impact of process steps with the goal of meeting legal reporting
requirements while management accounting or controlling processes focus
on internal reporting to manage costs and revenues.
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Major Business Processes (Contd.)
• Product data management process (design) supports the design and
development of products from the initial product idea stage through the
discontinuation of the product.
• Production planning process (plan) uses historical data and sales forecasts
to plan which materials will be produced, in what quantity and when.
• Inventory management process (store) is used to store and track the both the
raw materials and finished goods ensuring that there is no surplus stock or
shortage.
• Customer service process (service) is used to deliver after-sales customer
service such as repairs.
Support Business Processes
• Human resources management (HRM) process (people) focuses on the
people within the organization and includes functions such as recruiting, hiring,
training, and benefits management.
• Information Management (IM) process (information) focuses on providing the
decision-makers the right information at the right time so that they can make
quality decisions and use information as a competitive weapon.

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Functional Areas and Business
Processes of a Very Small Business
• Example: A fictitious coffee shop
– Examine business processes of the coffee shop
– See why coordination of functional areas helps
achieve efficient and effective business processes
– Look at how integration of the information system
improves the business

Concepts in Enterprise Resource Planning, Fourth Edition 23


Marketing and Sales
• Functions of Marketing and Sales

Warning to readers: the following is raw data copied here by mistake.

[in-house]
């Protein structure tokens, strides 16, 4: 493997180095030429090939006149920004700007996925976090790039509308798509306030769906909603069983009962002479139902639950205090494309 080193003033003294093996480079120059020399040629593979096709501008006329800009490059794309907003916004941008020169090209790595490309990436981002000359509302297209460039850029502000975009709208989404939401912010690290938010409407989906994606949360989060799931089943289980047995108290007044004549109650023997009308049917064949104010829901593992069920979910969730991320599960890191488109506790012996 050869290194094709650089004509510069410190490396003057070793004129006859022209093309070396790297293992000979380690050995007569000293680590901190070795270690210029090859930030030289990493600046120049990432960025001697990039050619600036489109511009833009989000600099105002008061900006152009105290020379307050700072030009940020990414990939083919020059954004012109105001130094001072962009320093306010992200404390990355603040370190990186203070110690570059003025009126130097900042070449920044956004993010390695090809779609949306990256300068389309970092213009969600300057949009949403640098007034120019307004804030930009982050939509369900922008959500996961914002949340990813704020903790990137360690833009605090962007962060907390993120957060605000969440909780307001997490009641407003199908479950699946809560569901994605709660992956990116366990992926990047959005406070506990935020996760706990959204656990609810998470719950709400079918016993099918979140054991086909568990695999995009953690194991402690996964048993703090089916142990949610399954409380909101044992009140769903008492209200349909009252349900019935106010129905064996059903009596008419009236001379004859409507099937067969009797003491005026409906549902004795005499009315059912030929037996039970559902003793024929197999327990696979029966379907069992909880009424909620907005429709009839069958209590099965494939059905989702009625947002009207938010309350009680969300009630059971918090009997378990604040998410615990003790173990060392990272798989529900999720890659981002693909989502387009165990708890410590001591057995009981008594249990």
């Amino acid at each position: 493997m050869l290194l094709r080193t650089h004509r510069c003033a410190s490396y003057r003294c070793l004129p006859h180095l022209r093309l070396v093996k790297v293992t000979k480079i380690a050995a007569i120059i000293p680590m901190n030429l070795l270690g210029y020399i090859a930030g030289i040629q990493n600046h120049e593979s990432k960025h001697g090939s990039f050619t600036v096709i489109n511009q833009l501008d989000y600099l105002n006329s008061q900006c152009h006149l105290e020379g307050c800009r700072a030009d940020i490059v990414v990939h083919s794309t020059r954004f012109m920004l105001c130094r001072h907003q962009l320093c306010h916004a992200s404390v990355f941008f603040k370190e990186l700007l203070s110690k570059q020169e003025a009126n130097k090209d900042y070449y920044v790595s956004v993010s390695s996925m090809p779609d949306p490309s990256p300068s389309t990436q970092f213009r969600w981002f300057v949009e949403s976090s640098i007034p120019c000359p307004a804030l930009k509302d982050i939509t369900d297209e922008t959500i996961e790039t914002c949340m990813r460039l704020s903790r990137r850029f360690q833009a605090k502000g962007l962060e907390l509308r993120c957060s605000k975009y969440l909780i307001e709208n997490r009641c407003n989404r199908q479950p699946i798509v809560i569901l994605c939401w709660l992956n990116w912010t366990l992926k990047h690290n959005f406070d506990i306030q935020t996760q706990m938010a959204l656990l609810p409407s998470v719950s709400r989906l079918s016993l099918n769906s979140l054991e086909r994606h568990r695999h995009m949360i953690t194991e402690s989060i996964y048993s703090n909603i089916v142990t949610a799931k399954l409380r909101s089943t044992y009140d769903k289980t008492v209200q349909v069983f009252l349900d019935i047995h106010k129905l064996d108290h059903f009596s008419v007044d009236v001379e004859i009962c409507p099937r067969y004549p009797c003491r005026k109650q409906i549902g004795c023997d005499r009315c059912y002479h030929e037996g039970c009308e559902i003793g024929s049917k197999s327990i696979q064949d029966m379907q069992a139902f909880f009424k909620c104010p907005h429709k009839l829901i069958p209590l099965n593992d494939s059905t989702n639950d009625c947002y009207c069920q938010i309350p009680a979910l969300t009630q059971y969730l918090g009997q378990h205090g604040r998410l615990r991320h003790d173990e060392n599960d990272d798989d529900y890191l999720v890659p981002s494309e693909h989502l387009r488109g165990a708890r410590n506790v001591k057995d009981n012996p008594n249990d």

– Developing products
– Determining pricing
– Promoting products to customers
– Taking customers’ orders
– Helping create a sales forecast

Concepts in Enterprise Resource Planning, Fourth Edition 24


Marketing and Sales (cont’d.)
• Marketing and Sales tasks for the coffee shop
– Formal recordkeeping not required
– Need to keep track of customers
– Product development can be done informally
– Good repeat customers allowed to charge purchases
—up to a point
• Records must show how much each customer owes
and his or her available credit

Concepts in Enterprise Resource Planning, Fourth Edition 25


Supply Chain Management
• Functions within Supply Chain Management
– Making the coffee (manufacturing/production)
– Buying raw materials (purchasing)
• Production planning requires sales forecasts from
M/S functional area
– Sales forecasts: Analyses that attempt to predict
the future sales of a product

Concepts in Enterprise Resource Planning, Fourth Edition 26


Supply Chain Management (cont’d.)
• Production plans used to develop requirements for
raw materials and packaging
– Raw materials: Bottled spring water, fresh lemons,
artificial sweetener, raw sugar
– Packaging: Cups, straws, napkins
• SCM and M/S must choose a recipe for each
coffee product sold

Concepts in Enterprise Resource Planning, Fourth Edition 27


Accounting and Finance
• Functions within Accounting and Finance
– Recording raw data about transactions (including
sales), raw material purchases, payroll, and receipt
of cash from customers
• Raw data: Numbers collected from sales,
manufacturing and other operations, without any
manipulation, calculation, or arrangement for
presentation

Concepts in Enterprise Resource Planning, Fourth Edition 28